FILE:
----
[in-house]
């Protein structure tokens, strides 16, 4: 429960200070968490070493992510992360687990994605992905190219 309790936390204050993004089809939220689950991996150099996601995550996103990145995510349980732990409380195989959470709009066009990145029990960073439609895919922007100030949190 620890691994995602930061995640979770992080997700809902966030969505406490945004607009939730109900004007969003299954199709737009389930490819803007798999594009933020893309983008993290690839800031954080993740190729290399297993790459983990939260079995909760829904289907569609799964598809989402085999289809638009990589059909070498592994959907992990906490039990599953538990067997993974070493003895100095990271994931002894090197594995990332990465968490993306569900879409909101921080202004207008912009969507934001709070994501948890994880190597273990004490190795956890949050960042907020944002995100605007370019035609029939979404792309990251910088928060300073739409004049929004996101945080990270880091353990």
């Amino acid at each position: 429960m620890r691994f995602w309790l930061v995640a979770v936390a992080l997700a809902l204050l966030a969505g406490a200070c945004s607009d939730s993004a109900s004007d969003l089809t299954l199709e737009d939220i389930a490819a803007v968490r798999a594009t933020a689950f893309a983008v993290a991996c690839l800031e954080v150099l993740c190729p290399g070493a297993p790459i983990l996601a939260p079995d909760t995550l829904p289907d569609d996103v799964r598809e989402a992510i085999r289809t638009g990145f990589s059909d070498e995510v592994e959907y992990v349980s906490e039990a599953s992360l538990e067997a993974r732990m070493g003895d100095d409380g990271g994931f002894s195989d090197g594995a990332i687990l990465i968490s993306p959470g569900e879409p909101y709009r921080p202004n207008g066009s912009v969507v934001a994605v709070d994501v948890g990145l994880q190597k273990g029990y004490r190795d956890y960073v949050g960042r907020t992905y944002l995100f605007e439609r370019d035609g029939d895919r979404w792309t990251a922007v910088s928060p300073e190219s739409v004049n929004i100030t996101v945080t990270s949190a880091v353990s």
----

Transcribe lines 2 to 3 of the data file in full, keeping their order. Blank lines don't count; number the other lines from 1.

């Protein structure tokens, strides 16, 4: 429960200070968490070493992510992360687990994605992905190219 309790936390204050993004089809939220689950991996150099996601995550996103990145995510349980732990409380195989959470709009066009990145029990960073439609895919922007100030949190 620890691994995602930061995640979770992080997700809902966030969505406490945004607009939730109900004007969003299954199709737009389930490819803007798999594009933020893309983008993290690839800031954080993740190729290399297993790459983990939260079995909760829904289907569609799964598809989402085999289809638009990589059909070498592994959907992990906490039990599953538990067997993974070493003895100095990271994931002894090197594995990332990465968490993306569900879409909101921080202004207008912009969507934001709070994501948890994880190597273990004490190795956890949050960042907020944002995100605007370019035609029939979404792309990251910088928060300073739409004049929004996101945080990270880091353990």
């Amino acid at each position: 429960m620890r691994f995602w309790l930061v995640a979770v936390a992080l997700a809902l204050l966030a969505g406490a200070c945004s607009d939730s993004a109900s004007d969003l089809t299954l199709e737009d939220i389930a490819a803007v968490r798999a594009t933020a689950f893309a983008v993290a991996c690839l800031e954080v150099l993740c190729p290399g070493a297993p790459i983990l996601a939260p079995d909760t995550l829904p289907d569609d996103v799964r598809e989402a992510i085999r289809t638009g990145f990589s059909d070498e995510v592994e959907y992990v349980s906490e039990a599953s992360l538990e067997a993974r732990m070493g003895d100095d409380g990271g994931f002894s195989d090197g594995a990332i687990l990465i968490s993306p959470g569900e879409p909101y709009r921080p202004n207008g066009s912009v969507v934001a994605v709070d994501v948890g990145l994880q190597k273990g029990y004490r190795d956890y960073v949050g960042r907020t992905y944002l995100f605007e439609r370019d035609g029939d895919r979404w792309t990251a922007v910088s928060p300073e190219s739409v004049n929004i100030t996101v945080t990270s949190a880091v353990s």